Bringing Up the Rear

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This post has come about for 2 reasons. The main reason is the brake van pictured above and the other I’ll get to later.
Now the brake van pictured above is a SECR 20t 6 wheeled goods brake van diagram 1558. 40 were built in 1898 that had one open and one enclosed balcony. These were later rebuilt and had different framing on each end compared to the 50 later 1910 design that had two enclosed ends from new. Most passed into BR ownership but were withdrawn between 1949 and 1960. One has survived and is based at the KESR.
The model I have was picked up cheap at the Manchester show in December and I originally thought it was a Falcon Brassworks kit going by the weight of it. It wasn’t until I got it home and was trying to take the EM gauge wheels out to replace that I found out otherwise! As the second set of wheels came out the body came off in my hand. To my surprise the body was made of plasticard with the underframe made of brass with each axle sprung and sprung buffers. Who ever scratchbuilt it did a cracking job and going by the box it came in its pretty old. All I have done to it is put it back together with a set of OO wheels and repainted the ends. It runs real well and that’s probably down to the amount of weight in it and sprung axles.

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The other reason for this entry was a post I picked up on during the usual frothfest before the Bachmann announcement at the begin of the month. The poster was hoping for a SECR Dance hall brake van to be produced RTR. What is this new trend of people waiting around for RTR stuff??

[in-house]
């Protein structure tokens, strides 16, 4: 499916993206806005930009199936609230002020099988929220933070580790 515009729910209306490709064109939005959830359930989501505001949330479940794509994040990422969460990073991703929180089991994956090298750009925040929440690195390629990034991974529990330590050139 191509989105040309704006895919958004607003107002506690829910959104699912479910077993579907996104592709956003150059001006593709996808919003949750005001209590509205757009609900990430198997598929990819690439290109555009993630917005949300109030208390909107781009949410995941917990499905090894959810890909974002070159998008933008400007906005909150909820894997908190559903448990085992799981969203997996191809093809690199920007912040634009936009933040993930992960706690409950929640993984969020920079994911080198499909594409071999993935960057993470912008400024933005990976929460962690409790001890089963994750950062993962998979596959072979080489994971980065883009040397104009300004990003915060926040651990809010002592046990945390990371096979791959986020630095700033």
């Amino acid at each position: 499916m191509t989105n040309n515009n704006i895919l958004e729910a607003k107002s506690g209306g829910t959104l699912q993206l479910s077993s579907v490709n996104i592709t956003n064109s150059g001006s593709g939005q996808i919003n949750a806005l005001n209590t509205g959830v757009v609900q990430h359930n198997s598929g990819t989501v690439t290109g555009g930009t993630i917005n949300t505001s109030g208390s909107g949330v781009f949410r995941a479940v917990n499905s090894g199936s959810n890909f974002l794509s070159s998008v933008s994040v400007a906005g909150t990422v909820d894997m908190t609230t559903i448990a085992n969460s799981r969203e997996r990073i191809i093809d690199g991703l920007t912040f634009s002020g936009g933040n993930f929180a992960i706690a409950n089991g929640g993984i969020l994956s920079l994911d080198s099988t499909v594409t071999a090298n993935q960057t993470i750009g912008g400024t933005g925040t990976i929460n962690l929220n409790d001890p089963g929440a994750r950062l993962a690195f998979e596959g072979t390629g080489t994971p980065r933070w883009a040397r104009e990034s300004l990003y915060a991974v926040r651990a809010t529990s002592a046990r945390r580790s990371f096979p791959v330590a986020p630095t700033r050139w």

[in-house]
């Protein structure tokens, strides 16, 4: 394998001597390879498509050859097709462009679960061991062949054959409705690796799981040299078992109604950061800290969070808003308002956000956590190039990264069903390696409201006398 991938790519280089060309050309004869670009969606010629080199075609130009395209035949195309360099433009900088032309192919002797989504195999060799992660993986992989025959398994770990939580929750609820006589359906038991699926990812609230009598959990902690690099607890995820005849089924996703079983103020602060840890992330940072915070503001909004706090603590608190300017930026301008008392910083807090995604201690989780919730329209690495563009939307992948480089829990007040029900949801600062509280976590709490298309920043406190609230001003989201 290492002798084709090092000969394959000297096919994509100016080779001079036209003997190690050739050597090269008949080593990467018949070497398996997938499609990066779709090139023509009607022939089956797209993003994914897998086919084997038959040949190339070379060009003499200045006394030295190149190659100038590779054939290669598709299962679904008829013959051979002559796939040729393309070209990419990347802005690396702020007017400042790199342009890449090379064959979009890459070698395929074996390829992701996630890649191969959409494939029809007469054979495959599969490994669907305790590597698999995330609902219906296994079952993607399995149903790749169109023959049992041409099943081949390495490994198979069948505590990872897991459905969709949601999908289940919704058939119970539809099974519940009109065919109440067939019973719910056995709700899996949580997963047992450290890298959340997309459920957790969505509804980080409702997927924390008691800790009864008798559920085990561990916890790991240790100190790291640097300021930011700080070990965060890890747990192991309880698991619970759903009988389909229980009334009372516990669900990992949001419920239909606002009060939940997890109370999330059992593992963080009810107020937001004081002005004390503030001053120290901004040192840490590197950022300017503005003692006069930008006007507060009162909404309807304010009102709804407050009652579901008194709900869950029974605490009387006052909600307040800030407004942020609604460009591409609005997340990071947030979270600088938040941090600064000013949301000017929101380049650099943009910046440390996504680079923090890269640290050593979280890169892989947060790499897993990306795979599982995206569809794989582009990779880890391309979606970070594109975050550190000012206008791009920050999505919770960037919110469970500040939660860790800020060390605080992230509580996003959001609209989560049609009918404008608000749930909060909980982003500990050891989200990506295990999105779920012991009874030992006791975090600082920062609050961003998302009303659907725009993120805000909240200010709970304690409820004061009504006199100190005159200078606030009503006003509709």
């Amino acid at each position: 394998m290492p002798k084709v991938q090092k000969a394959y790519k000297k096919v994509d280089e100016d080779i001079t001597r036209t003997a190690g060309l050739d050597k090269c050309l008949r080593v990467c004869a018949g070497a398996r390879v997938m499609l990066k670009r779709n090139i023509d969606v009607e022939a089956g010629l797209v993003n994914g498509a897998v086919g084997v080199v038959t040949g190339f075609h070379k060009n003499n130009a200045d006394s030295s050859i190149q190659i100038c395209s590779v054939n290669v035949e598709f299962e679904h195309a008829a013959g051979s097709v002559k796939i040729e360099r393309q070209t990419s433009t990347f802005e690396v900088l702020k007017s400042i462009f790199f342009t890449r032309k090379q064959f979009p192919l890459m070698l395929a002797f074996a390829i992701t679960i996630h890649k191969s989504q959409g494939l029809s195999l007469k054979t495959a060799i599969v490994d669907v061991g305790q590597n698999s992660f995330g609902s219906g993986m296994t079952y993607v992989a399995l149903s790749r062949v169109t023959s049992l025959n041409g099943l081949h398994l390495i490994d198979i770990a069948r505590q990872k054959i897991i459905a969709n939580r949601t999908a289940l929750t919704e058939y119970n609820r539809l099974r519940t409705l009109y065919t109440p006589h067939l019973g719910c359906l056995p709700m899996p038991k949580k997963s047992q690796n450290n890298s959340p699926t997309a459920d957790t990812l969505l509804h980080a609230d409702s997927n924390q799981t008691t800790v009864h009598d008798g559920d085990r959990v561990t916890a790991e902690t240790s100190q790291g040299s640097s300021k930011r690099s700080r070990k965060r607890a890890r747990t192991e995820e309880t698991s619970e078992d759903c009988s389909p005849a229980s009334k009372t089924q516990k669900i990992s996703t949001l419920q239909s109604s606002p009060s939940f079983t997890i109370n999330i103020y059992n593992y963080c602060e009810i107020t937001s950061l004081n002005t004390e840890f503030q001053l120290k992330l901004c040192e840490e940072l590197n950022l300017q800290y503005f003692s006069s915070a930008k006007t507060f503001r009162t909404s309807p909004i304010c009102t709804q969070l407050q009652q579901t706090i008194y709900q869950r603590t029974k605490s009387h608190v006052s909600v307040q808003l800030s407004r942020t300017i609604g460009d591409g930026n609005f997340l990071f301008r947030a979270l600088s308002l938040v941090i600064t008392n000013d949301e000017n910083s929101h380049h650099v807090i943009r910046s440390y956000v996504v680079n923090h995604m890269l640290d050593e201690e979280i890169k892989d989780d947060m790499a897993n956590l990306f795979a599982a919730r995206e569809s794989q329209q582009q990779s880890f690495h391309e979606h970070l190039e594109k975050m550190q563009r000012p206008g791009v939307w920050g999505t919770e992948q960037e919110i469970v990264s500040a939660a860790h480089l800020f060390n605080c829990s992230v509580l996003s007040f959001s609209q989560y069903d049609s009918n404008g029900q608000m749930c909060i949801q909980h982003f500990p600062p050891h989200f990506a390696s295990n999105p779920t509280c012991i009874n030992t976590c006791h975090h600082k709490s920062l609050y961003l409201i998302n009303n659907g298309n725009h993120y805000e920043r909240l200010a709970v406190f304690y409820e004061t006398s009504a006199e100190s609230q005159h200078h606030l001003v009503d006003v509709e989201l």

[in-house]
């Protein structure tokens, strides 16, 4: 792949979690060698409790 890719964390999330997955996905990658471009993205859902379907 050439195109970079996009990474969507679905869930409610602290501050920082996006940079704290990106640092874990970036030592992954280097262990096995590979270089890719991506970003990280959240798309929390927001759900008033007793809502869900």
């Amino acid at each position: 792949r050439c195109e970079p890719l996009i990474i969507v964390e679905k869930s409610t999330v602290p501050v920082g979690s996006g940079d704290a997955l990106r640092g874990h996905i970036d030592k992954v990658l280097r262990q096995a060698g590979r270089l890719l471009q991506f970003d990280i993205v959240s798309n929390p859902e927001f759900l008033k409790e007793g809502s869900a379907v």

And if people really really wanted one of these brake vans then there are already options. For starters you have the Cambrian plastic kit which isn’t hard to build. If you really want to push the boat out you can go for the London Road Models brass kit. I have built 3 Dance hall brake vans, 2 are Cambrian kits built as different examples and the other is old 51L brass kit (the one on the left below). IMG_4102
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I haven’t got anything against people wanting stuff produced RTR, most of my other brake vans are modified RTR but without the kit built vans there would be less variety on my layout and I would of built more kits if the RTR models weren’t available. Some of the other brake vans I have include 3 SR25t Pill-box vans. 1 is a Cambrian kit and the other 2 are Bachmann.IMG_4108IMG_4109

There is also a detailed Hornby LBSCR 20t brake van which I am hoping to do another of soon.IMG_4111

I have a Queen Mary brake van as well but don’t tend to use it much at shows and I must get round to building a Marc models SECR 20t Ballast plough brake van to the engineers rake. There are also a couple of BR and a LMS brake van just to mix it up a little.